Monday, January 30, 2006

    State of the English

    State of the English Department

    It should be said that my degree is in English.  I like to specify that I am more inclined toward American Literature, but the degree itself just says English.  I find myself needed to embellish…to peddle and sell it.  The degree itself has no cache, no obvious use of function.

    I refer you to a blog article by Jonathan Kramnick called Varieties of Academic Reception.  He argues that since Said, everything has been said.  OK, bad pun.  His main argument, though, outlines that over-arching discipline movements are probably a thing of the past, given the democratic and fragmented nature of the modern university's liberal arts department.  

    To his argument, I will add: the marginalization of English studies (read: literature and written arts) as a valid concern for universities (much less the world at large) will only grow until they find a way to become relevant once more.  Nobody cares (and I say this with significant sadness) about literature because there is not application…there is no payoff.  It doesn't even allow for the level of escape movies, the net and other media offer.  Until English answers the "why should I bother" of the modern student, they will continue to be tweebs in tweed, ripe for mocking in whatever campus comedy that plays at the local mega-plex.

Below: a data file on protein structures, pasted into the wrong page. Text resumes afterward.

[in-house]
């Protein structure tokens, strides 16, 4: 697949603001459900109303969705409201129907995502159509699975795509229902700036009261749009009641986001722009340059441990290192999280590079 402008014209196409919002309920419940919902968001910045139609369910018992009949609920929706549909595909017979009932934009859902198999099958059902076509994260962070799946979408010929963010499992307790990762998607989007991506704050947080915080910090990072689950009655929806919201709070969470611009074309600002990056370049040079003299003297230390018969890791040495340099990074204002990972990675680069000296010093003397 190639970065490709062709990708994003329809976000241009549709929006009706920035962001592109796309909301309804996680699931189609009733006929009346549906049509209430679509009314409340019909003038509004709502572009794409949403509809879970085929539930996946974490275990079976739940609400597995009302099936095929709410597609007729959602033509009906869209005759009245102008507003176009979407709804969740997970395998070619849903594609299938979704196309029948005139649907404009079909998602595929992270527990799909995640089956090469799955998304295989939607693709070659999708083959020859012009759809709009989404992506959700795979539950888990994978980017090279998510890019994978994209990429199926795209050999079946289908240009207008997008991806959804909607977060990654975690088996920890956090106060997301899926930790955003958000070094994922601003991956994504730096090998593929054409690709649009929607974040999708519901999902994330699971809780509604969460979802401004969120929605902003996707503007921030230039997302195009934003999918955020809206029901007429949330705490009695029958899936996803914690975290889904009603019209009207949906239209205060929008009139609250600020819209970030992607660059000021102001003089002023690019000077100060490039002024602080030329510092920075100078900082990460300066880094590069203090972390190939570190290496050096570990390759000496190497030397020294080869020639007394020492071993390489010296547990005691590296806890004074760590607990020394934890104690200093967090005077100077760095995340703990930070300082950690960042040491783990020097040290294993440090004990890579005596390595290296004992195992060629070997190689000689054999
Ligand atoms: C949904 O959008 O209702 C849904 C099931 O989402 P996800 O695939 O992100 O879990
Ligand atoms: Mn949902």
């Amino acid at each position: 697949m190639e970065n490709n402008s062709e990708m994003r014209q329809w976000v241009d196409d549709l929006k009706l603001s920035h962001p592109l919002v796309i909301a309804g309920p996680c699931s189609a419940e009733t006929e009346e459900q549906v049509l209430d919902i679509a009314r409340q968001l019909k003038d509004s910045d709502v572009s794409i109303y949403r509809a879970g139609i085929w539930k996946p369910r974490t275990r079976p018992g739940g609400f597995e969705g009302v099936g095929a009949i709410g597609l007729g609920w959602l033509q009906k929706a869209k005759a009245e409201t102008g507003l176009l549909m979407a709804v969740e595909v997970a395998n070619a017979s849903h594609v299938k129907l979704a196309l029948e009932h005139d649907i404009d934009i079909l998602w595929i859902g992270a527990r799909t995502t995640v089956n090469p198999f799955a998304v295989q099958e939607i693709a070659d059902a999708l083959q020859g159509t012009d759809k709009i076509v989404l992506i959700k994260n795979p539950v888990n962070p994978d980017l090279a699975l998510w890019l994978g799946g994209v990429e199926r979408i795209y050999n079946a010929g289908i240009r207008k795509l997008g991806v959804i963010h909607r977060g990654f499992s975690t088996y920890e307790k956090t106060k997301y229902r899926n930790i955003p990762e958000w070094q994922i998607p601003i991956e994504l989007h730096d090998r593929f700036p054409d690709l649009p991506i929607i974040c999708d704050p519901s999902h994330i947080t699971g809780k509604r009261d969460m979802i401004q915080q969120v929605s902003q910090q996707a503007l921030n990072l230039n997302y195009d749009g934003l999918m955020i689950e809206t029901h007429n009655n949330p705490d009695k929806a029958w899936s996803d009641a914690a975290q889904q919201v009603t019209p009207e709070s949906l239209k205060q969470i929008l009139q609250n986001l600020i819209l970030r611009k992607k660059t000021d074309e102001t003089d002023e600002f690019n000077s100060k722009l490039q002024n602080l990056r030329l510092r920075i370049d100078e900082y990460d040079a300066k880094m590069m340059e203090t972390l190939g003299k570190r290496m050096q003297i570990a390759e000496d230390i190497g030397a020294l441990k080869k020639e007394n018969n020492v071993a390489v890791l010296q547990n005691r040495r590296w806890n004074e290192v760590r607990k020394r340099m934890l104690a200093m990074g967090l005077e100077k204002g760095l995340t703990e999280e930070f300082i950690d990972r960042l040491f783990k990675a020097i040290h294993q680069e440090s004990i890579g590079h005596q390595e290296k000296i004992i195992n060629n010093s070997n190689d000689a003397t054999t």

Would you like me to read this to you? Listen

    2 Comments:

    Anonymous Anonymous said...

    Is there a direct 'payoff' in other disciplines ... math, for instance? What
    department did you study in? It sounds to me as though it had really bad teaching.

    Tuesday, May 23, 2006  
    Anonymous Anonymous said...

    p.s. by what department, i mean which school -- sounds like one to be avoided -- i know some professors like the one(s) you describe but where i am -- not a fancy school by any means -- students *like* English ... i know because of advising, they're always excited about it... so what happened to poor you with it?

    Tuesday, May 23, 2006  

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